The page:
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Looking Back

May 1956

Step back in time to see what area movie theaters were presenting in May 1956. Film titles are linked to the Internet Movie Database.

For more information about these theaters, see Cinema Treasures or Water Winter Wonderland.


It's Friday, May 11, 1956. At the Redford, doors open at 5:45 p.m. for a double feature of Our Miss Brooks (with Eve Arden) and Hell on Frisco Bay (Alan Ladd and Edward G. Robinson). Our Miss Brooks starts at 6 and 9:10 p.m. and is described in ads as "the funniest manhunt since the first Eve put the bite on Adam's Apple." Hell on Frisco Bay is "the blistering story of a fall guy who was cheated by his wife," and shows at 7:25 and 10:40 p.m.

The most popular movies at the Redford in May 1956 were the dramas The Rose Tattoo and The Man with the Golden Arm. Italian actress Anna Magnani won a lead actress Oscar for Rose Tattoo, which led Redford double bills that included Alfred Hitchcock's black comedy The Trouble with Harry and the war drama Hell's Horizon. Frank Sinatra received his only Best Actor Academy Award nomination for The Man with the Golden Arm, which appeared on Redford twin bills with the western At Gunpoint (Fred MacMurray) and the Blake Edwards musical comedy Bring Your Smile Along.

The science fiction craze of the 1950s hit the Michigan Theater with "2 Science Shockers That Will Have You Gasping For Breath!": World Without End and The Atomic Man. But that's not all! Three weeks later, "The Top Shock Show Of All Time" arrived at the Michigan with Day the World Ended and The Phantom from 10,000 Leagues. On a quieter note, the Michigan hosted a 15th anniversary reissue of Citizen Kane.

John Wayne visited Detroit on Friday, May 18 to promote his new movie The Searchers, which opened that day exclusively at the Palms Theater (Woodward and Elizabeth). Wayne told Detroit Free Press Movie Critic Helen Bower, "The more people can know you, the better it is for your pictures." Daily showings of The Searchers ran from 11:12 a.m. until about 6 a.m. the next morning.

Also on the bill with The Searchers at the Palms was The Scarlet Hour (Carol Ohmart, Tom Tryon, Nat "King" Cole). These movies succeeded a twin bill of Humphrey Bogart's last movie, The Harder They Fall, also with Rod Steiger and Jan Sterling; and Ghost Town (Kent Taylor, Marian Carr).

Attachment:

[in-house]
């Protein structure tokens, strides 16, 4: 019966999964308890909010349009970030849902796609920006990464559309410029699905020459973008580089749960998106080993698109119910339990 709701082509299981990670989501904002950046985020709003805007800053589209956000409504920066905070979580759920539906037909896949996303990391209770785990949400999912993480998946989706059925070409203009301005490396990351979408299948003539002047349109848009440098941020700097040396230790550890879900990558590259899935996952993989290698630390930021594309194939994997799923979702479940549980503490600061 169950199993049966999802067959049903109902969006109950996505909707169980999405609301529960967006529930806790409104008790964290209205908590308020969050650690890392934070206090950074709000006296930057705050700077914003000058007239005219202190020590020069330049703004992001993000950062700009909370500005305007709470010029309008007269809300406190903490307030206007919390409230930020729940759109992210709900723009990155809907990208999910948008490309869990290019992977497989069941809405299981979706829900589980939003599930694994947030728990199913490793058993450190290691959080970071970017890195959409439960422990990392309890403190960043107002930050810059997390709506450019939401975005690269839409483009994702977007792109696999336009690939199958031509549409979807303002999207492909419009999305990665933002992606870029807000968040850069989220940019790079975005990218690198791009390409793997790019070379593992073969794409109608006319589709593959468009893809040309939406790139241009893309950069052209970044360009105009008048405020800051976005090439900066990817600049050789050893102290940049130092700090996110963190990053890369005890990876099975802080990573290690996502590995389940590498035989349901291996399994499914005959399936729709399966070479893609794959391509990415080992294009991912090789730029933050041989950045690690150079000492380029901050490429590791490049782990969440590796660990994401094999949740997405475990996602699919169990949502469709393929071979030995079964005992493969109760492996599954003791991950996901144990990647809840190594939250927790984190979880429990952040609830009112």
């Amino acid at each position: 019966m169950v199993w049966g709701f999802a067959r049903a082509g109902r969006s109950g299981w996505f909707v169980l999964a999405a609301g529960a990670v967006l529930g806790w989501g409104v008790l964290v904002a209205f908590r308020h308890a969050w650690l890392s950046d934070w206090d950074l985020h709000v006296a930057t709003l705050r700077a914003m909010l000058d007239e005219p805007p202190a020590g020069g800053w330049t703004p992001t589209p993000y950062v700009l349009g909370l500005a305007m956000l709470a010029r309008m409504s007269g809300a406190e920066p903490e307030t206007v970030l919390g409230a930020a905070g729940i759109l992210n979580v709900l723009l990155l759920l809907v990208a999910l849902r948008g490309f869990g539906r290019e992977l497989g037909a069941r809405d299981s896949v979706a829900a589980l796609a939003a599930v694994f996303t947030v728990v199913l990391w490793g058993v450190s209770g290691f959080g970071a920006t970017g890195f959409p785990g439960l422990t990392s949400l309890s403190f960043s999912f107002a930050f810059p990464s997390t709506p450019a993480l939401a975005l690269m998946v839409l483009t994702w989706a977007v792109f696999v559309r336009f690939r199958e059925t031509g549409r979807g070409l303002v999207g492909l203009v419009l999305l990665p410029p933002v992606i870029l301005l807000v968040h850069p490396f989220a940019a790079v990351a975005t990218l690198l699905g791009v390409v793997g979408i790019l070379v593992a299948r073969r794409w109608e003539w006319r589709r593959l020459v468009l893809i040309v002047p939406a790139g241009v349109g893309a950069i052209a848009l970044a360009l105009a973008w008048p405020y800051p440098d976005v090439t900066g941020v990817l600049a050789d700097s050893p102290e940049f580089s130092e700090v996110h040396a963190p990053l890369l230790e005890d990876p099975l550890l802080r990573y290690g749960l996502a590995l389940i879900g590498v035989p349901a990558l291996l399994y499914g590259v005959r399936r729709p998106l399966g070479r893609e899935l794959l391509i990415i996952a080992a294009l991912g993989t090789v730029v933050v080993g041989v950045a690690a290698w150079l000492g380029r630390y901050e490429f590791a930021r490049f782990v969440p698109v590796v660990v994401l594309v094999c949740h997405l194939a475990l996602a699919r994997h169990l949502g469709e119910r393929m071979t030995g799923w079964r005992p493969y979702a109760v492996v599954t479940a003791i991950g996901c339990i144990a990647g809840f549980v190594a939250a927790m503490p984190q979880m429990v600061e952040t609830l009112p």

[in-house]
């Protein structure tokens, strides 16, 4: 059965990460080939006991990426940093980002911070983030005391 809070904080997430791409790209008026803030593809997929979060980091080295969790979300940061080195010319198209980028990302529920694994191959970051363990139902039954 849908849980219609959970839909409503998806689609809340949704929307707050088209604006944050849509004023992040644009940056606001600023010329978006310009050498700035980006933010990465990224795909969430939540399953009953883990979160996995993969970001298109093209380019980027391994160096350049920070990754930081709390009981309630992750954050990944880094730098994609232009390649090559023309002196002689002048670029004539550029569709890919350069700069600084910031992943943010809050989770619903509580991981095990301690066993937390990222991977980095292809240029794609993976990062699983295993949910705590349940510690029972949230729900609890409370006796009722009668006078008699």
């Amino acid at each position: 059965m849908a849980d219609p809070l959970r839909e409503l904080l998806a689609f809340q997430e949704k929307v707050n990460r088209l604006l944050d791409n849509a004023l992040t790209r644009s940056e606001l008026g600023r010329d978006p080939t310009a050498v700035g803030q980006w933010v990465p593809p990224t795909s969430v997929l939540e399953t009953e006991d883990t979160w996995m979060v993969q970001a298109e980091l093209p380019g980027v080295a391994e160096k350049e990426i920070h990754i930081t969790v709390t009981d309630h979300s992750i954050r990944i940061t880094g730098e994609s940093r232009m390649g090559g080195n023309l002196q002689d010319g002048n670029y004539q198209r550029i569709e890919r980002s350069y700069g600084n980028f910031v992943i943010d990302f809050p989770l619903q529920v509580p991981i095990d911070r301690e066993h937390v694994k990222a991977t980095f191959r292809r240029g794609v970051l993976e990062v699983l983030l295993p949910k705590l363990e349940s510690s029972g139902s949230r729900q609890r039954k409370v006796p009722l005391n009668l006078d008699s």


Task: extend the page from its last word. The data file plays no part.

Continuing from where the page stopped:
"If the new C.V. Whitney Pictures, Inc. keeps up the standard set in this remarkable Western starring John Wayne, the old established major studios and the other new independents will have Competition with a capital C," wrote Detroit Free Press Movie Critic Helen Bower on May 19, 1956.

"One of the best westerns of this or any other year is 'The Searchers,' first fruit of a new production company created by C.V. Whitney in Hollywood," wrote reviewer Al Weitschat in the May 20, 1956 edition of The Detroit News.

Other downtown Detroit movies when The Searchers opened were Tribute to a Bad Man (James Cagney); The Wedding in Monaco (marriage of Grace Kelly to Prince Rainier III of Monaco) at the Adams; Good-bye, My Lady (Brandon De Wilde, Walter Brennan) and Walk the Dark Street (Chuck Connors) at the Broadway-Capitol; and The Revolt of Mamie Stover (Jane Russell, Richard Egan) and Slightly Scarlet (John Payne, Arlene Dahl, Rhonda Fleming) at the Fox.

Also showing were Alexander the Great (Richard Burton, Fredric March, Claire Bloom) at the Madison; Meet Me in Las Vegas (Dan Dailey, Cyd Charisse) and Please Murder Me! (Angela Lansbury, Raymond Burr) at the Michigan; Cinerama Holiday in its 66th week at the Music Hall; and Rodgers and Hammerstein's Oklahoma! in its third month at the United Artists.

The Redford was screening a strong double bill of Alfred Hitchcock's The Trouble with Harry and the Oscar-winning The Rose Tattoo (Anna Magnani, Burt Lancaster). The Senate was showing The Man with the Golden Arm (Frank Sinatra) and Bring Your Smile Along (Frankie Laine).

Art house films included Day of Triumph (Lee J. Cobb, Robert Wilson, Joanne Dru) at the Coronet and Surf; and Gaby (Leslie Caron, John Kerr) at the Krim. The World and Studio movie theaters hosted the first Detroit showing of the 1954 French film The Game of Love ("Strictly For Adults," said the ads).

The Searchers played at the Palms until June 4, before being replaced by Safari (Victor Mature, Janet Leigh) and Secret of Treasure Mountain (Valerie French, Raymond Burr).

The Searchers began its neighborhood run on August 15, when it opened at the Redford and other area theaters and drive-ins. It played at the Redford until August 21, on double bills with Good-bye, My Lady (Brandon de Wilde, Walter Brennan) and The Bold and the Brave (Wendell Corey, Mickey Rooney).

Ann Arbor audiences were treated to the opening of The Searchers at the State on June 1, 1956, after a run of East of Eden (Julie Harris, James Dean, Raymond Massey) and Battle Cry (Van Heflin, Aldo Ray).

Also playing in Ann Arbor on June 1 were a 15th anniversary showing of Citizen Kane (Orson Welles) at the Michigan; Ransom! (Glenn Ford, Donna Reed) and Forever, Darling (Lucille Ball, Desi Arnez) at the Wuerth; and Doctor at Sea (Dirk Bogarde, Brigitte Bardot) and The Naked Sea at the Orpheum.

The Ypsi-Ann Drive-In was showing The McConnell Story (Alan Ladd, June Allyson) and Black Horse Canyon (Joel McCrea, Marie Blanchard) while the Scio Drive-In was screening The Night of the Hunter (Robert Mitchum, Shelley Winters) and The Black Dakotas (Gary Merrill, Wanda Hendrix, John Bromfield).

The Searchers played at the State until June 7, followed by the science fiction classic Forbidden Planet (Walter Pidgeon, Anne Francis, Leslie Nielsen, Robby the Robot).


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Launched November 25, 2005.

Last updated July 2, 2018.

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